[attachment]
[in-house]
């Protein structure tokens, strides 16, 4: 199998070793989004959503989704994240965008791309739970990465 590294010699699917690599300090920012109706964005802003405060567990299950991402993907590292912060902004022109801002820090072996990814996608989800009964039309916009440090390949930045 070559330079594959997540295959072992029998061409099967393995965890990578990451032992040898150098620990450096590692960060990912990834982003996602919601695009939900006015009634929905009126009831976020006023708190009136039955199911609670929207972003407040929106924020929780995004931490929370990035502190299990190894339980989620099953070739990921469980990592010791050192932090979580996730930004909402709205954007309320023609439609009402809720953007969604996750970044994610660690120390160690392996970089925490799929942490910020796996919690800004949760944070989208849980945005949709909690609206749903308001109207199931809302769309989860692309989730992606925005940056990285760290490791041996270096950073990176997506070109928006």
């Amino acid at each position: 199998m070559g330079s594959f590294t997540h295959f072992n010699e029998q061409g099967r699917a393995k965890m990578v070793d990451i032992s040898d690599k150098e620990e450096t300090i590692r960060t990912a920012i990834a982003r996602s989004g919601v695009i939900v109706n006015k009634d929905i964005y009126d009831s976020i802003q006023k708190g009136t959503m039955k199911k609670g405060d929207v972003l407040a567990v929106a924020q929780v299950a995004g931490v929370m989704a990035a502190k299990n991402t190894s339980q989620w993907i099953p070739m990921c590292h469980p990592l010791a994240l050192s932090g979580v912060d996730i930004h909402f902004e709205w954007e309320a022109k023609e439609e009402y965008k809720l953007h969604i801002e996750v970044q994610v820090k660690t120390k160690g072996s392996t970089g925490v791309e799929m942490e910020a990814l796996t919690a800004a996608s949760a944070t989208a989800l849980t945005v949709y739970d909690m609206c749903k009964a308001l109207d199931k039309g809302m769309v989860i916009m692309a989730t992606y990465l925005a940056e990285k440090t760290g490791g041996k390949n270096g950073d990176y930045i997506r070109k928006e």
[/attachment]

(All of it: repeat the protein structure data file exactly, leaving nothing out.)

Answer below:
[in-house]
């Protein structure tokens, strides 16, 4: 199998070793989004959503989704994240965008791309739970990465 590294010699699917690599300090920012109706964005802003405060567990299950991402993907590292912060902004022109801002820090072996990814996608989800009964039309916009440090390949930045 070559330079594959997540295959072992029998061409099967393995965890990578990451032992040898150098620990450096590692960060990912990834982003996602919601695009939900006015009634929905009126009831976020006023708190009136039955199911609670929207972003407040929106924020929780995004931490929370990035502190299990190894339980989620099953070739990921469980990592010791050192932090979580996730930004909402709205954007309320023609439609009402809720953007969604996750970044994610660690120390160690392996970089925490799929942490910020796996919690800004949760944070989208849980945005949709909690609206749903308001109207199931809302769309989860692309989730992606925005940056990285760290490791041996270096950073990176997506070109928006």
């Amino acid at each position: 199998m070559g330079s594959f590294t997540h295959f072992n010699e029998q061409g099967r699917a393995k965890m990578v070793d990451i032992s040898d690599k150098e620990e450096t300090i590692r960060t990912a920012i990834a982003r996602s989004g919601v695009i939900v109706n006015k009634d929905i964005y009126d009831s976020i802003q006023k708190g009136t959503m039955k199911k609670g405060d929207v972003l407040a567990v929106a924020q929780v299950a995004g931490v929370m989704a990035a502190k299990n991402t190894s339980q989620w993907i099953p070739m990921c590292h469980p990592l010791a994240l050192s932090g979580v912060d996730i930004h909402f902004e709205w954007e309320a022109k023609e439609e009402y965008k809720l953007h969604i801002e996750v970044q994610v820090k660690t120390k160690g072996s392996t970089g925490v791309e799929m942490e910020a990814l796996t919690a800004a996608s949760a944070t989208a989800l849980t945005v949709y739970d909690m609206c749903k009964a308001l109207d199931k039309g809302m769309v989860i916009m692309a989730t992606y990465l925005a940056e990285k440090t760290g490791g041996k390949n270096g950073d990176y930045i997506r070109k928006e």